Color Darkroom FAQ's & Tips
Getting Started Using Photoshop's Curves
1) Open an image in Photoshop (such as Color_Card.tif). Create a curves layer in Photoshop and adjust it so your screen emulates what your print looks like when using the unaltered color profile.
This should get you fairly close on your color adjustments.
Normally when printing, you should disable color management in the printer driver and let the color profile selected in Photoshop do all the work (see Epson's advanced settings in the print driver). Epson's canned color profiles seem to work best if you turn the color controls on, but set them to all to 0.
"Soft Proofing" pictures on your monitor will give you an idea of what colors will look like on your printer. There's a cookbook on using Photoshop's proofing features that can be found at http://www.apple.com/colorsync/. Most printers use CMYK inks (some use other combinations) to create colors. All colors cannot be reproduced accurately. Proofing will give you an idea of what colors your printer can reproduce.
The website above also has some good information on color profiling, color models, etc. Note that Apple uses a system called "ColorSync" as well as ICC color profiles for color management. Although the system is somewhat different, the theory is the same.
There are two calibrations you'll have to do. First, calibrate your monitor. Next, calibrate your printer for each paper that you use. You shouldn't throw your monitor calibration off so that it looks like your print.
Monitor gamma settings effects the monitor's mid brightness and color casts. You want to see the colors that are really there in the picture data, and also have your printer match the screen. Calibrate the monitor first.
Perform the monitor calibration in the "Calibration" section of the manual. The grayscale wedge in ColorCard.tif shows shades of gray graduating evenly from black to white. If you have a professionally printed gray scale, use that to compare. After completing the monitor calibration and the grayscale on your monitor appears okay, go ahead and make adjustments to the printer profile as needed.
Since this is an overall adjustment, use the Curves editor in CD. Place cursor at 128. Set the Q to 4 or 5. Select all 3 colors (R, G, and B) for adjustment and increase (or decrease) the output accordingly. (see "Getting Started Using Photoshop's Curves")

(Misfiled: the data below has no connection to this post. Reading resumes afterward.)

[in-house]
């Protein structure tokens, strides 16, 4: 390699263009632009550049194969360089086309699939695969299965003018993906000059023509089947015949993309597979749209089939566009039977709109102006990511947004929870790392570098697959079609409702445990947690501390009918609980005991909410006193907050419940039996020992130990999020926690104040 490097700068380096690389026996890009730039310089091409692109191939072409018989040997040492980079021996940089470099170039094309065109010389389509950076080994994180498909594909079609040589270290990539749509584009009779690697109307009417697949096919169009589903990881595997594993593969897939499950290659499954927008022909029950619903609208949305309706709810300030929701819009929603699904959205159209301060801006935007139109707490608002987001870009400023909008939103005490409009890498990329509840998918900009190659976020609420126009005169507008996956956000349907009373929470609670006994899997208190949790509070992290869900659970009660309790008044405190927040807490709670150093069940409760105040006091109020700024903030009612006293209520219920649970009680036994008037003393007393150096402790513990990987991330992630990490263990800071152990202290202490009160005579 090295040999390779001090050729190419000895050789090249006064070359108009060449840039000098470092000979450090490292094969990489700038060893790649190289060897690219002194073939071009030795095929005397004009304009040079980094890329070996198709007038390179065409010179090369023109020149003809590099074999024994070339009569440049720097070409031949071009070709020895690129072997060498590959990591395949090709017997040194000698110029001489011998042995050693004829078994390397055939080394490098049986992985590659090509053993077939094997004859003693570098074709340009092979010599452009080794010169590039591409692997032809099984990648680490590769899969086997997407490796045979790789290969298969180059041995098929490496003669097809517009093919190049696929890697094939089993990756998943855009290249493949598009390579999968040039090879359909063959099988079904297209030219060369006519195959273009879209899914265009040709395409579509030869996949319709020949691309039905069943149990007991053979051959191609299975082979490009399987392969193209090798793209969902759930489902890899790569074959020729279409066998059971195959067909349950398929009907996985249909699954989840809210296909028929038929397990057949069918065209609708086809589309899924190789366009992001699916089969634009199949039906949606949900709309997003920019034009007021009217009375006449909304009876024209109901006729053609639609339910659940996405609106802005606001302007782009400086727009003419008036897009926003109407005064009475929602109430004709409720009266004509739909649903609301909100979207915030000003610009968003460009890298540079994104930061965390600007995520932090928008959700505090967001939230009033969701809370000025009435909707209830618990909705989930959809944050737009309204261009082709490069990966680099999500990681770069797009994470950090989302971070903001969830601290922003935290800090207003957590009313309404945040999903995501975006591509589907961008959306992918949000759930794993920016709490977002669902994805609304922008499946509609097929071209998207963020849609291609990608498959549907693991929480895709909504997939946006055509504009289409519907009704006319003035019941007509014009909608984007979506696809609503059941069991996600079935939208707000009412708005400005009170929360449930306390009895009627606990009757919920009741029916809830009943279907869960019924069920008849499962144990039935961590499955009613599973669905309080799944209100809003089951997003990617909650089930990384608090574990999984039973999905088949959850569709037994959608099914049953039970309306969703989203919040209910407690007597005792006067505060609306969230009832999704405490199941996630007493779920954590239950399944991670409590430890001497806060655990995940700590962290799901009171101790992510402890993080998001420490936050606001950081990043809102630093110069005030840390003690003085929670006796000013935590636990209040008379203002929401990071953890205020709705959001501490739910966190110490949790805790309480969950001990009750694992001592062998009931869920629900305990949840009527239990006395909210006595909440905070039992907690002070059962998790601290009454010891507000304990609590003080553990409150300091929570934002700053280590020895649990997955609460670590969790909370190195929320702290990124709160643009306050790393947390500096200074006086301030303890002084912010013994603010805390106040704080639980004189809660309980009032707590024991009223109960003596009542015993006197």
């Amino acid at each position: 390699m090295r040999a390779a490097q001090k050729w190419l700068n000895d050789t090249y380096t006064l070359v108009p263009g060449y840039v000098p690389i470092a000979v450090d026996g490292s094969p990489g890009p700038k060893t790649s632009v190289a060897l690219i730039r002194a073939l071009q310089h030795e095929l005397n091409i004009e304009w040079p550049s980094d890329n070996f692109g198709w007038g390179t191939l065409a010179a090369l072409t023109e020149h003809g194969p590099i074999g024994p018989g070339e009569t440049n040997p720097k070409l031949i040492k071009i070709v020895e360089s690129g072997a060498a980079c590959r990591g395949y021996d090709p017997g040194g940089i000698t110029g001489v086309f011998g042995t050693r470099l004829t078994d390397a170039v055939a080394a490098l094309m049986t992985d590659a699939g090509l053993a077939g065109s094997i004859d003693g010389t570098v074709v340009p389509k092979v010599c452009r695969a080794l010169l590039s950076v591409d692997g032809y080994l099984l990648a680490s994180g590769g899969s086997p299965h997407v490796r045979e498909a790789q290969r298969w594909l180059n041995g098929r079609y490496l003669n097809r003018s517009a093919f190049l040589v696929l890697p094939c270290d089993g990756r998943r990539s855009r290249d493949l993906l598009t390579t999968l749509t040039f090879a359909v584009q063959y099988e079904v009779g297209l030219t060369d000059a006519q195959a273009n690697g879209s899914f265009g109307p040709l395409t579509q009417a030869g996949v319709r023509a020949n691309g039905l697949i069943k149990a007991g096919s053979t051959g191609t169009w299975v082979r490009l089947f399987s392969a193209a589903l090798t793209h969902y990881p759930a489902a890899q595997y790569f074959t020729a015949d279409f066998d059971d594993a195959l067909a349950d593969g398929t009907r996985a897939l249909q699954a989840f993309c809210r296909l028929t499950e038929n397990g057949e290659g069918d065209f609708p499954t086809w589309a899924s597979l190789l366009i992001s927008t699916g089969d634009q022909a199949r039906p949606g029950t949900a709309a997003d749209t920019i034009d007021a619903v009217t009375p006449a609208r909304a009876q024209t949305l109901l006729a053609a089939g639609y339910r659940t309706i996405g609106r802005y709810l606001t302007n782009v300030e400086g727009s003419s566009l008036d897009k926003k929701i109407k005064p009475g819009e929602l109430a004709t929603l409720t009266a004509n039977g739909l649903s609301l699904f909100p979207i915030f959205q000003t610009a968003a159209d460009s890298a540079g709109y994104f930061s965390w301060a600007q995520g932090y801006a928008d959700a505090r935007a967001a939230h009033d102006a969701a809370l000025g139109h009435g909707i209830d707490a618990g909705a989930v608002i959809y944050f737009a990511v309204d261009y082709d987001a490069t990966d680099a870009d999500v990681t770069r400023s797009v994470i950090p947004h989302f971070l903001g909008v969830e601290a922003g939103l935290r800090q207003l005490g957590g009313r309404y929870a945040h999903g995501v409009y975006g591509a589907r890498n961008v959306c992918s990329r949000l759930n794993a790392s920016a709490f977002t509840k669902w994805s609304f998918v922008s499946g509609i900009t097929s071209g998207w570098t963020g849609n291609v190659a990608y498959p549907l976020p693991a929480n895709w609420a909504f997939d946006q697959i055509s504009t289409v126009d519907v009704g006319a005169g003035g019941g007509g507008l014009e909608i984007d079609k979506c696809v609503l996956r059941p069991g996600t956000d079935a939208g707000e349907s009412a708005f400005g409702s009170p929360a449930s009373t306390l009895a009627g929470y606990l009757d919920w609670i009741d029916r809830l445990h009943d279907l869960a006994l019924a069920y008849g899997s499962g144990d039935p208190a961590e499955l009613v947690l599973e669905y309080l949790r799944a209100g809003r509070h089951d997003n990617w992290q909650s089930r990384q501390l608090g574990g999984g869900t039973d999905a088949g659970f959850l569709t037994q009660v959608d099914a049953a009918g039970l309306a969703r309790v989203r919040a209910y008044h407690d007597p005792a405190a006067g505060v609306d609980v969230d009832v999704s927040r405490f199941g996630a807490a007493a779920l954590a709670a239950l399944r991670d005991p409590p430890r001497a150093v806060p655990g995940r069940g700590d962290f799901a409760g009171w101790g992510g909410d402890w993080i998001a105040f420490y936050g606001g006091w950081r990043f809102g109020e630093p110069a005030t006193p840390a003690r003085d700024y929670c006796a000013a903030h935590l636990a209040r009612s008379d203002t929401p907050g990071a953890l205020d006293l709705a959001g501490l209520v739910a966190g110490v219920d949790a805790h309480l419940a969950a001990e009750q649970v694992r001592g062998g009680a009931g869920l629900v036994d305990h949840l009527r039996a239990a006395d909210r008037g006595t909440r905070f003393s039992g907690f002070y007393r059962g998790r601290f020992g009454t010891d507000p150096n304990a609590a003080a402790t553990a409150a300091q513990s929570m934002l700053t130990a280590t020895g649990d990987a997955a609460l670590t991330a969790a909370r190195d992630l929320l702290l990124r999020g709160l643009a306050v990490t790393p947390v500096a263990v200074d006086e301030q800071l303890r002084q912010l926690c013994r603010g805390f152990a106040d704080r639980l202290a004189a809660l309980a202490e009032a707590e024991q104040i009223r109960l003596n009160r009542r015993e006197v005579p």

Perform the Grayscale Setup as described in the Calibration section of the manual (see "Getting Started Using Photoshop's Curves"). Make a copy of your grayscale profile and proceed to the Duotone example, also in the Calibration section.
You'll need a different color profile for each paper and ink (if using different manufacturer's inks). Different papers and inks will have a different look. Start with the manufacturer's canned profile and do the grayscale calibration. Make the adjustments in the Curves (see "Getting Started Using Photoshop's Curves").
Should I edit the Spot Colors or the Curves?
Spot Color editing is mainly for correcting problems with specific colors (logos, Duotone colors, etc.). Changes to Spot Colors only effect the color you are editing. Other colors will not be effected. Edit Spot Colors when correcting "rainbow colors" in the grayscale (changes over a small range of luminance points).
The Curves are for correcting the overall color balance and grayscale. If you've changed papers, inks, or print resolution, edit the Curves.
Start by opening your grayscale calibration and create a new profile for the specific case using Save As.
(1) "Rainbow Colors" refer to color variations over a small range of luminance, typically less than 10 luminance points.
If you use other software to calibrate your monitor, follow their directions and skip the monitor calibration section. Check to see that the grayscale in Color_Card.tif appears to display normally.
If you are using other monitor calibration software: In Windows, check that "Adobe Gamma Loader" is not in your Start | Programs | Startup group. If it is, delete it and restart your computer.
In Windows, click Start | Settings | Control Panel. Select Add/Remove Programs. Color Darkroom should appear in the list. Proceed and remove the software. Color Darkroom creates the file "ColorDarkroom.dat" the first time you run the program. This file is located in Photoshop's Plug-Ins\Filters folder. You will have to delete this file manually. You also have to delete the installation file that you downloaded.
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